Oregonians might receive an extra $300 in weekly unemployment benefits. Or they might not. State officials say they still don’t know.

The supplemental benefits President Trump created through executive order last weekend have sown widespread confusion around the country — including at the Oregon Employment Department.

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“Who pays for the cost of implementing and administering the program?” acting director David Gerstenfeld asked at his weekly press briefing Wednesday. “How much would it cost Oregonians for that program to be implemented and for the benefits to be paid? How long would those benefits really last?

“At this point, unfortunately, the picture is still pretty incomplete.”

Trump’s program aims to temporarily take the place of the $600 supplemental payments that millions of Americans relied on as the coronavirus pandemic blew apart their jobs and lives. Those CARES Act payments expired at the end of July. Congressional action to renew them has stalled so far.

The president’s program, however, is not an extension of Pandemic Unemployment Compensation, known as PUC. Instead, it would redirect up to $44 billion in disaster relief funds to supplement workers’ lost wages. That’s a pot of money with a relatively short lifespan, given the scale of job losses in the country.

The terms of the program have shifted since Saturday.

The president’s original executive memorandum required states to share the cost of the new benefit with the federal government. It called for the federal government to provide $300 and leaned on states to chip in $100 per week, so that unemployed workers could get a combined $400 extra, every week.

By Tuesday, White House economic advisor Larry Kudlow had clarified. He told Fox Business that states already providing at least $100 a week in underlying unemployment benefits would meet the program’s requirements.

That formulation could mean an additional weekly benefit of $300, not $400.

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Gerstenfeld said “broad brush” federal guidance released Tuesday appears to allow two options: either a $300 federal benefit with no additional state contribution or a $400 payment if states choose to add more.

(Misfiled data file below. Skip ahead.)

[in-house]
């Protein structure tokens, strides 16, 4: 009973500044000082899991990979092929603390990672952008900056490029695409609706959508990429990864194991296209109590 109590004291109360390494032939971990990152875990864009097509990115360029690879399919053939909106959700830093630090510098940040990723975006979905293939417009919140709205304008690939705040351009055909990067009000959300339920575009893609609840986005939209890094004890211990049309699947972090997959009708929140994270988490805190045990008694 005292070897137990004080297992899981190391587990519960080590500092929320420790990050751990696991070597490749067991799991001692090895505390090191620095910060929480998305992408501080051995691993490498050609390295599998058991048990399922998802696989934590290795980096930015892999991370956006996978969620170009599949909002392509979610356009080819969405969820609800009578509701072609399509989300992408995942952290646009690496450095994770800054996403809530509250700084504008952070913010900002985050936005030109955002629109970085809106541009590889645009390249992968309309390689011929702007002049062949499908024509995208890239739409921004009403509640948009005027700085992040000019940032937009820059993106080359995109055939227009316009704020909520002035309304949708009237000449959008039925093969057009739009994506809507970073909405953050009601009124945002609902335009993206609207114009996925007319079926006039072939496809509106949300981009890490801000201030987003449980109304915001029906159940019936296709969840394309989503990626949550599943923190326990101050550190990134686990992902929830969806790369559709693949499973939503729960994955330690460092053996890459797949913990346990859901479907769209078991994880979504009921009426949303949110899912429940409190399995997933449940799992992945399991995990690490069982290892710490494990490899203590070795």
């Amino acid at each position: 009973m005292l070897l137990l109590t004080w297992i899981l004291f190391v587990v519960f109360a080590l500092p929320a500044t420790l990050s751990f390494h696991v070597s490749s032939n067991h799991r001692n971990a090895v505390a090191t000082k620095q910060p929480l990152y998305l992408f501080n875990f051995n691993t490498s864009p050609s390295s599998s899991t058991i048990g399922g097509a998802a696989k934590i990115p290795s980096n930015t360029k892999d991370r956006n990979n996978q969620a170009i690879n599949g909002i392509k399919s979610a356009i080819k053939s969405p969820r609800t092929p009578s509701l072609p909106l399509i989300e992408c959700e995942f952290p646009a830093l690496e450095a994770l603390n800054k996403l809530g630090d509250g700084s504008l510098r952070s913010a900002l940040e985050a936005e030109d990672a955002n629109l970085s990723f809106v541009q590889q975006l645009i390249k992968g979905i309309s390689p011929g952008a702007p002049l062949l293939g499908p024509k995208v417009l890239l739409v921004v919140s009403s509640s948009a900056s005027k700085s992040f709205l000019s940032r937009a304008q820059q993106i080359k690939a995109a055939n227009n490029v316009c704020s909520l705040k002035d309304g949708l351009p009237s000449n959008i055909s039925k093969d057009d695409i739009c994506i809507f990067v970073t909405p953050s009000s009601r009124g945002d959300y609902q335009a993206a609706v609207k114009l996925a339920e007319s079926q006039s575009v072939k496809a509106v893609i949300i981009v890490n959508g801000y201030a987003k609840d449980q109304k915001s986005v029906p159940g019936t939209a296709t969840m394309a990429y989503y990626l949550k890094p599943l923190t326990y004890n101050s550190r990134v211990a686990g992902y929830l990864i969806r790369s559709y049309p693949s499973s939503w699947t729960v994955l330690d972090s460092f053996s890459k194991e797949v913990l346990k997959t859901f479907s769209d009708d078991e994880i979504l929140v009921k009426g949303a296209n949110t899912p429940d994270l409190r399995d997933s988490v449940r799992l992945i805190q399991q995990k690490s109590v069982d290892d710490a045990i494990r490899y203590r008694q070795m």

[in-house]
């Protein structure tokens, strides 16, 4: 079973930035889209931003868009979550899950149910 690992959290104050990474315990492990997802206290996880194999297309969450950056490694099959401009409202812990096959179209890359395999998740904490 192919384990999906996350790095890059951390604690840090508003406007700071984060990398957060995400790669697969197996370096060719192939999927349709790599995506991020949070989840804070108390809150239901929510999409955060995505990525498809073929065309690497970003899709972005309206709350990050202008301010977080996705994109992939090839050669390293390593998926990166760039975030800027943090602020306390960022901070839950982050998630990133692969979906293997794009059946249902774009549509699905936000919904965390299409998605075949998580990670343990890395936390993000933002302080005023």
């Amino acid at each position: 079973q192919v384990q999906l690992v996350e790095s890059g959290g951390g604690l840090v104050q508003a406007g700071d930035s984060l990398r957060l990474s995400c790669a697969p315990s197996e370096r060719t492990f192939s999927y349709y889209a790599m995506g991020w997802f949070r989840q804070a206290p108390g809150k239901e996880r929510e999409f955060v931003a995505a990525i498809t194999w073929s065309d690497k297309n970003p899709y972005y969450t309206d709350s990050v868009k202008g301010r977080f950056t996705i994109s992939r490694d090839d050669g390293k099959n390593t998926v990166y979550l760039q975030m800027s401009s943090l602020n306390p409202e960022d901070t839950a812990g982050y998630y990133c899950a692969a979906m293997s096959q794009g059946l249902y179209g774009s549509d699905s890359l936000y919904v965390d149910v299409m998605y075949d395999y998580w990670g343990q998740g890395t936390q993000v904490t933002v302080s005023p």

Gerstenfeld said big questions remain — among them, how much Oregon has to pay when federal money runs out.

“States would then be in the position of having to either discontinue the payments or find state revenues to fund them,” he said. “Certainly, Oregon and just about every other state is having very serious budget problems because of the impact of the pandemic.”

He added that the state’s designated unemployment insurance trust fund is still healthy at $4.45 billion.

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An official with the governor’s office told OPB on Tuesday that no decision had been made about whether to implement the new program. Gerstenfeld said the employment department is waiting for clearer guidance and that the window for state applications, administered through the Federal Emergency Management Agency, is open until early September.

OED has been hamstrung by archaic IT infrastructure throughout the pandemic, which has made it a challenge to roll out new programs. And there is plenty more IT work ahead at the agency.

The department has yet to put in the coding hours to waive the “waiting week,” despite Gov. Kate Brown’s calls to do so months ago. Gerstenfeld said a new measure passed by Oregon lawmakers in special session this week would also require several hundred hours of IT work.

SB 1701 would allow people receiving unemployment benefits to earn more money in a given week and still get full benefits. If signed, the law would allow part-time workers to make the greater of $300 a week or one-third of their weekly benefit amount before their payments are reduced.

A second measure passed by legislators this week seeks to streamline the sharing of tax information between the Department of Revenue and OED in order to speed the processing of PUA claims. It is not a technology-heavy fix.

Meanwhile, Oregon has paid out $3.7 billion in unemployment benefits during the pandemic.

“If you look at this as though it were a payroll for a business,” Gerstenfeld said, “this is a larger payroll than every other industry in the state of Oregon.”

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